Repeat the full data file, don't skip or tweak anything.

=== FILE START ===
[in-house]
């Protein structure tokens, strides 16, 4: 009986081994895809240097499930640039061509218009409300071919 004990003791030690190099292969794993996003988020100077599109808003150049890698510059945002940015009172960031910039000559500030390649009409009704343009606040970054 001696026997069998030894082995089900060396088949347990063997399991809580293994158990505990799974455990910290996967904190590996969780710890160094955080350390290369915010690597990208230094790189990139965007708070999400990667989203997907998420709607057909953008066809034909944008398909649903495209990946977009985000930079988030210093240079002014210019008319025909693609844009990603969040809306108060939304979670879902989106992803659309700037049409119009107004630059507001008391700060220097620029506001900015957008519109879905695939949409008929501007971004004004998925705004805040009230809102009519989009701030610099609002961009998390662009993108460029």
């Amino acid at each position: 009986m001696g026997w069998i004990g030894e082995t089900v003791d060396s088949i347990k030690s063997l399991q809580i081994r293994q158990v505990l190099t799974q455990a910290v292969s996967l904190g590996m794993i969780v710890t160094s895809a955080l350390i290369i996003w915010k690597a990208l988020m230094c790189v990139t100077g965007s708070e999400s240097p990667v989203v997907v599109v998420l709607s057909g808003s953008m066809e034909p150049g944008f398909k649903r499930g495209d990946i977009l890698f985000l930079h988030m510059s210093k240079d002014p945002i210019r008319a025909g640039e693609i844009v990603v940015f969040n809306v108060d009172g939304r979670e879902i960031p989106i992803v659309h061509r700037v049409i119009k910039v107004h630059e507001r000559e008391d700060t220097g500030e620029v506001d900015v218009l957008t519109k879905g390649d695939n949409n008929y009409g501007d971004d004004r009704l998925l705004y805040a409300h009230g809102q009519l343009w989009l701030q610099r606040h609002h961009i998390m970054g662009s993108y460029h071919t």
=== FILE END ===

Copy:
[in-house]
């Protein structure tokens, strides 16, 4: 009986081994895809240097499930640039061509218009409300071919 004990003791030690190099292969794993996003988020100077599109808003150049890698510059945002940015009172960031910039000559500030390649009409009704343009606040970054 001696026997069998030894082995089900060396088949347990063997399991809580293994158990505990799974455990910290996967904190590996969780710890160094955080350390290369915010690597990208230094790189990139965007708070999400990667989203997907998420709607057909953008066809034909944008398909649903495209990946977009985000930079988030210093240079002014210019008319025909693609844009990603969040809306108060939304979670879902989106992803659309700037049409119009107004630059507001008391700060220097620029506001900015957008519109879905695939949409008929501007971004004004998925705004805040009230809102009519989009701030610099609002961009998390662009993108460029």
């Amino acid at each position: 009986m001696g026997w069998i004990g030894e082995t089900v003791d060396s088949i347990k030690s063997l399991q809580i081994r293994q158990v505990l190099t799974q455990a910290v292969s996967l904190g590996m794993i969780v710890t160094s895809a955080l350390i290369i996003w915010k690597a990208l988020m230094c790189v990139t100077g965007s708070e999400s240097p990667v989203v997907v599109v998420l709607s057909g808003s953008m066809e034909p150049g944008f398909k649903r499930g495209d990946i977009l890698f985000l930079h988030m510059s210093k240079d002014p945002i210019r008319a025909g640039e693609i844009v990603v940015f969040n809306v108060d009172g939304r979670e879902i960031p989106i992803v659309h061509r700037v049409i119009k910039v107004h630059e507001r000559e008391d700060t220097g500030e620029v506001d900015v218009l957008t519109k879905g390649d695939n949409n008929y009409g501007d971004d004004r009704l998925l705004y805040a409300h009230g809102q009519l343009w989009l701030q610099r606040h609002h961009i998390m970054g662009s993108y460029h071919t």